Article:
Black News — William Eldon “Willie” O’Bree, the first African-Canadian man to play in the National Hockey League, was inducted November 12 into the Hockey Hall of Fame, nearly six decades since he joined the league. Now 83 O’Bree was honored not just for his historical significance but also for his contributions in spearheading numerous youth programs across North America.
He is third black player to be inducted in the Hockey Hall of Fame. The first two were Grant Fuhr, goalie for the Stanley Cup Champions Edmonton Oilers, and Angela James, captain of the Canadian Women’s National Team. The National Hockey League Hall of Fame is based in Toronto, Canada.
O’Bree made history when he began playing for the Boston Bruins on January 18, 1958. He has been called the Jackie Robinson of the National Hockey League.
He was blind in his right eye after being hit by a puck, but he saw a chance to play with Bruins as an opportunity he had wanted all of his llife so he did not tell the team’s management. At the time, team’s did not give players physical like they do today.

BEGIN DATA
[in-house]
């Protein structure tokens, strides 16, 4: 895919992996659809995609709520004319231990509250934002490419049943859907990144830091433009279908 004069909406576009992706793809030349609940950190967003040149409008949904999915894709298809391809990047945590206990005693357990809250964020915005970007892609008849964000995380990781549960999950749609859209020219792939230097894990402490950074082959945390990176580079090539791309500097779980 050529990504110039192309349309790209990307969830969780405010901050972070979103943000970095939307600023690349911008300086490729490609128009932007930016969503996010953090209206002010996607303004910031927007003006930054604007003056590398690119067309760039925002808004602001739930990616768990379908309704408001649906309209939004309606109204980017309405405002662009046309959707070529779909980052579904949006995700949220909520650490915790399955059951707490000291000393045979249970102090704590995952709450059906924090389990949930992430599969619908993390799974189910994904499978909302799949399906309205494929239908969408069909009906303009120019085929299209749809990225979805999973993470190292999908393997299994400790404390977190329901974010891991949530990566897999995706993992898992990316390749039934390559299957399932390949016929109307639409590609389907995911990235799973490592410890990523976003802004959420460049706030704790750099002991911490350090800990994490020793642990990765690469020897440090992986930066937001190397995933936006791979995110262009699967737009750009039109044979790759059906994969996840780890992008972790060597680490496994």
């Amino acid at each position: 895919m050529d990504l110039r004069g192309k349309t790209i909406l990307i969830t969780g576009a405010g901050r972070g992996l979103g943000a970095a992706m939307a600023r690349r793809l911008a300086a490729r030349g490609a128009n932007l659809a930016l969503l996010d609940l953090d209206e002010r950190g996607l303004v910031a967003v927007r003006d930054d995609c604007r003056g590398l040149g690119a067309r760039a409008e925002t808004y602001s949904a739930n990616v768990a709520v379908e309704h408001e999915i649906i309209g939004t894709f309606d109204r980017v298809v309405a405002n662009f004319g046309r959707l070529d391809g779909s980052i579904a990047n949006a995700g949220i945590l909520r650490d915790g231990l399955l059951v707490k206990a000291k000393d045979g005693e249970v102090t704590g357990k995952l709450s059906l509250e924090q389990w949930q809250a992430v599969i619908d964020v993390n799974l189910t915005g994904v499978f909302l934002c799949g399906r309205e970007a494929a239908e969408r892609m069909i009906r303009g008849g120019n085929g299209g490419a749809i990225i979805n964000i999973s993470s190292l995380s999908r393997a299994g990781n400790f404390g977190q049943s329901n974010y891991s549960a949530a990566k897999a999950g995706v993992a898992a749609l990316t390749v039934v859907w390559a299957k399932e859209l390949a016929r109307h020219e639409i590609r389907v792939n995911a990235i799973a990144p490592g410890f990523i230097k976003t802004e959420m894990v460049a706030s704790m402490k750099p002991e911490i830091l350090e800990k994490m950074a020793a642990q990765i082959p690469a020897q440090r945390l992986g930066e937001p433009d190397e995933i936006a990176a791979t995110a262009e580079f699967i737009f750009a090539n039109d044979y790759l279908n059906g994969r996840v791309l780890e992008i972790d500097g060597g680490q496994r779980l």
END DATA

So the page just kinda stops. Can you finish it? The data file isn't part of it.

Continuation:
He played 45 games in NHL. His career was mostly spent in the minor league. In his 24 seasons in professional hockey, he had to endure several offensive insults just because of the color of his skin.
In one incident, he had his teeth purposely knocked out by his opponent’s hockey stick. Another time, he had been yanked and attacked by a mob of hostile fans. He was often put on minor leagues, too. Despite that, he still loved the game and continued playing it.
“I heard that N-word so many times that I just let it go in one ear and out the other,” O’Ree told The New York Times. “I never fought because of racial slurs or remarks. I fought because guys speared me, butt-ended me, crosschecked me and things of that nature. Otherwise I would have spent every game in the penalty box.”
O’Ree persevered all those challenges and paved the way for other Black athletes who want to follow in his footsteps. After retiring from hockey, he also spent decades of working with young players across North America through different youth hockey and outreach programs.
“Willie O’Ree’s story must not be forgotten,” Karl Subban, a father of three Black NHL draft picks, told Sports Illustrated. “He has made it possible for my boys to have the NHL dream and to believe they could achieve it. He changed hockey which is now for everyone. Hockey needed him and so does the Hockey Hall of Fame. The time is right!”
O’Ree was born October 15, 1935, in Fredericton, New Brunswick, Canada. Fredericton was a coal-mining town with only to black families, according to his biography.
Frederick H. Lowe also contributed to this story.